Ferrari has cast a "critical eye" over previous Australian Grand Prix data in order to hit the ground running in free practice despite the circuit being revamped since 2019.
F1 has not returned to Albert Park in the past two seasons due to the global Covid-19 pandemic and in the time between races, the track layout has seen numerous changes - most notably a new high-speed section in the middle sector.
The changes, which also include the widening of corners throughout the lap, have been made to improve the racing spectacle at the venue but in doing so has changed the demands on teams and drivers to find a working range for their cars.
Further complication in preparation has come from F1's new machinery this season which boasts entirely different characteristics to cars from previous years.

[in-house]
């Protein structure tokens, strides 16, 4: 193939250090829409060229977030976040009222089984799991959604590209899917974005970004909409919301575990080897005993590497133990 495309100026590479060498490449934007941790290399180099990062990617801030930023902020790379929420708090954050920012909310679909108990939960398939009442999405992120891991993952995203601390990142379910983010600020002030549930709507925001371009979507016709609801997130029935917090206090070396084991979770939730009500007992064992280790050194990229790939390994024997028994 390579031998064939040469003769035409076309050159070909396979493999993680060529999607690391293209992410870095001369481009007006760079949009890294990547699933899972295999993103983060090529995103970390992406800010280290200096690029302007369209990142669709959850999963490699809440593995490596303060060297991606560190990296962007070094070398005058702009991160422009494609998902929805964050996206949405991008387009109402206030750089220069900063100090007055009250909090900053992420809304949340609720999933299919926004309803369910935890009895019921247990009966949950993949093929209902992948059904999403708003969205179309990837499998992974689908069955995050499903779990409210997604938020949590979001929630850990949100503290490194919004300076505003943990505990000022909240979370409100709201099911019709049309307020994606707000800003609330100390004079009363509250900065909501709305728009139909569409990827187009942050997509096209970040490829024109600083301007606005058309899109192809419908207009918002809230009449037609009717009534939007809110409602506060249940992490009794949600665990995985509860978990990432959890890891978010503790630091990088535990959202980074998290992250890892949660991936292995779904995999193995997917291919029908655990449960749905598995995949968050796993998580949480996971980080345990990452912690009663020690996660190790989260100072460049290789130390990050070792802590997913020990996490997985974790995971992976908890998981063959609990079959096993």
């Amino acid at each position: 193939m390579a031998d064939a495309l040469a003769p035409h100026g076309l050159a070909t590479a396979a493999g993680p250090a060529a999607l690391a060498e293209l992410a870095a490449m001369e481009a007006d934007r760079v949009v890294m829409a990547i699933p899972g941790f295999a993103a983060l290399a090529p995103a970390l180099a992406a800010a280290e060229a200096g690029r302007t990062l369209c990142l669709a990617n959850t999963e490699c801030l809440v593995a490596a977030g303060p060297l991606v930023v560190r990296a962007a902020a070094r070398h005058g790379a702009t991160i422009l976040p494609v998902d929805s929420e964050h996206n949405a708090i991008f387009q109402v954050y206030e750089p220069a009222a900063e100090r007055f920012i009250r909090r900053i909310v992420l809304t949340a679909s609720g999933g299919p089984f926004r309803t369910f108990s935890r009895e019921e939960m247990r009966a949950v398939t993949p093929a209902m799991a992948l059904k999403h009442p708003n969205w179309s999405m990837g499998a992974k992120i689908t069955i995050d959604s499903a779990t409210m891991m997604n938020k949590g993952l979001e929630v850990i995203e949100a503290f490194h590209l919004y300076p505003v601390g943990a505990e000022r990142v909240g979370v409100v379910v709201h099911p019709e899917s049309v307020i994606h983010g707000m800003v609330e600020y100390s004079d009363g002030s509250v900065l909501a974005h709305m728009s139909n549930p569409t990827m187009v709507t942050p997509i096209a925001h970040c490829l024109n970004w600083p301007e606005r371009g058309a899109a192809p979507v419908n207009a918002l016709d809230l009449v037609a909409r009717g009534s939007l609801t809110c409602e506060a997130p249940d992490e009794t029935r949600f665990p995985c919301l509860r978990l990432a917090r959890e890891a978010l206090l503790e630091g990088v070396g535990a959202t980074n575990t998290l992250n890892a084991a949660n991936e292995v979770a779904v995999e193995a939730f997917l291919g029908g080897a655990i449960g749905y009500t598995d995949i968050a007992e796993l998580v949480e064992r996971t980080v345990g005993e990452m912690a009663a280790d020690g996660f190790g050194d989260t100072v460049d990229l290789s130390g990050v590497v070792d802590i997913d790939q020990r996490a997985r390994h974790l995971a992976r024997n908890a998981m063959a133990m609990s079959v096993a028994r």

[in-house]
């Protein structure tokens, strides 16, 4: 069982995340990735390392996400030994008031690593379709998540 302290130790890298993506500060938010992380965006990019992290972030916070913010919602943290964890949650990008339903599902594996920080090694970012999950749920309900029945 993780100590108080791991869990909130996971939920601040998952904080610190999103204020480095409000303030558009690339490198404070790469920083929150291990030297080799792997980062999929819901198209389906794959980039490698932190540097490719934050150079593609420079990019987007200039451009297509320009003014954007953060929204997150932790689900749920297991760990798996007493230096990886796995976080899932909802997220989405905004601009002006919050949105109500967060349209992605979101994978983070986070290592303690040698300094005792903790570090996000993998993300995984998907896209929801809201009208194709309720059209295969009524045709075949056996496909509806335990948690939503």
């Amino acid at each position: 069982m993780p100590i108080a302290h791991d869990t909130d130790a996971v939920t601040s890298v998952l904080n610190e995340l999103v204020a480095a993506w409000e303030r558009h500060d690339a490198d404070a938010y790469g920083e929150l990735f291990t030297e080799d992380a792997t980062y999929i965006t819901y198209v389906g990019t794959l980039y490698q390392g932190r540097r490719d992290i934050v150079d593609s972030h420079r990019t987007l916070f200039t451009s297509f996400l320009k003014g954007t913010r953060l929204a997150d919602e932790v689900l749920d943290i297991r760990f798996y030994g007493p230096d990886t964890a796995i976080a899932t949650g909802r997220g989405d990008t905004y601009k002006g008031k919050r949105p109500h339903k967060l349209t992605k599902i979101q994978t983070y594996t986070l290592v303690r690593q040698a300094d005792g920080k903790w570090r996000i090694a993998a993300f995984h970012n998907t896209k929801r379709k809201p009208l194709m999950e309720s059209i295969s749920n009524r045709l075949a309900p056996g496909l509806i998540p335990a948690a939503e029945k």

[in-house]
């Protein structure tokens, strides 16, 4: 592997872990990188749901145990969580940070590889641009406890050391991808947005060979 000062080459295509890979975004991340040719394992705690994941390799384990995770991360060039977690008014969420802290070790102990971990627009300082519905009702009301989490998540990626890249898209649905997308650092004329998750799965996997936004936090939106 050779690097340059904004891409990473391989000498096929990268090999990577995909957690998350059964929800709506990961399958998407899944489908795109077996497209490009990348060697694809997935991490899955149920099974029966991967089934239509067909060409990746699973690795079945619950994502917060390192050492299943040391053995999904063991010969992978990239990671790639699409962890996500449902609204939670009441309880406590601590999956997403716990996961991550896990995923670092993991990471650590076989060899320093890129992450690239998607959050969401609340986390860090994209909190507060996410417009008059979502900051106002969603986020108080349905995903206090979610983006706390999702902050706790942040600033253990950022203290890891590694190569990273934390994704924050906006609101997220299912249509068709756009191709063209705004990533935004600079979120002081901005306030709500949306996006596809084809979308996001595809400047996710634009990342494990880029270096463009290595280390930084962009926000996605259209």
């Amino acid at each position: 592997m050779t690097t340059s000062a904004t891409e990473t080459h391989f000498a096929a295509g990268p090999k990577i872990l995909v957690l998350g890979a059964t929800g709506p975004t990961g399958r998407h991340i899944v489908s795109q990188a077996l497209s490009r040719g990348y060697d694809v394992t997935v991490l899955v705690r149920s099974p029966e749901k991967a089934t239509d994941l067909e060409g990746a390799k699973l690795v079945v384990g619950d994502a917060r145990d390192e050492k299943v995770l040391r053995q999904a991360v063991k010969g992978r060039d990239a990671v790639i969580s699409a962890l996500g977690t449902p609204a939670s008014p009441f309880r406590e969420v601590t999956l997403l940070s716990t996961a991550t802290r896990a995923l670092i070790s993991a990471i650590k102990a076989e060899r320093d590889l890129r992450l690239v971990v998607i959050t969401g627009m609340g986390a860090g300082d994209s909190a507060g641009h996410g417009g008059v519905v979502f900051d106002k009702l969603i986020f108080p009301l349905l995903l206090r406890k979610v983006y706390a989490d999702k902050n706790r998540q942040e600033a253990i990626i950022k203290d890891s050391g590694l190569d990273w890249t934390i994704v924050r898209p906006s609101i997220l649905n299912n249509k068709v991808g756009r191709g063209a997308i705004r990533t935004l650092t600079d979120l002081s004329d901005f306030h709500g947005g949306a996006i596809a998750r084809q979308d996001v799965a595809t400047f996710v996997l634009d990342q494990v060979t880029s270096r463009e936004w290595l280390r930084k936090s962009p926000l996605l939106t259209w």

On whether data from previous years could be helpful, Ferrari head of vehicle concept David Sanchez explained: “Although the layout is faster the underlying nature of the track remains the same.
"It is still a track which rewards good aero efficiency and traction. This allows us to look back into the data from the last few times we raced there with a critical eye to ensure we consider all the key elements as we tackle free practice.
"We also spent a large amount of time running the new car in the simulator, so when it hits the ground in FP1 in Albert Park the car should hopefully feel pretty good from the drivers’ perspective.”
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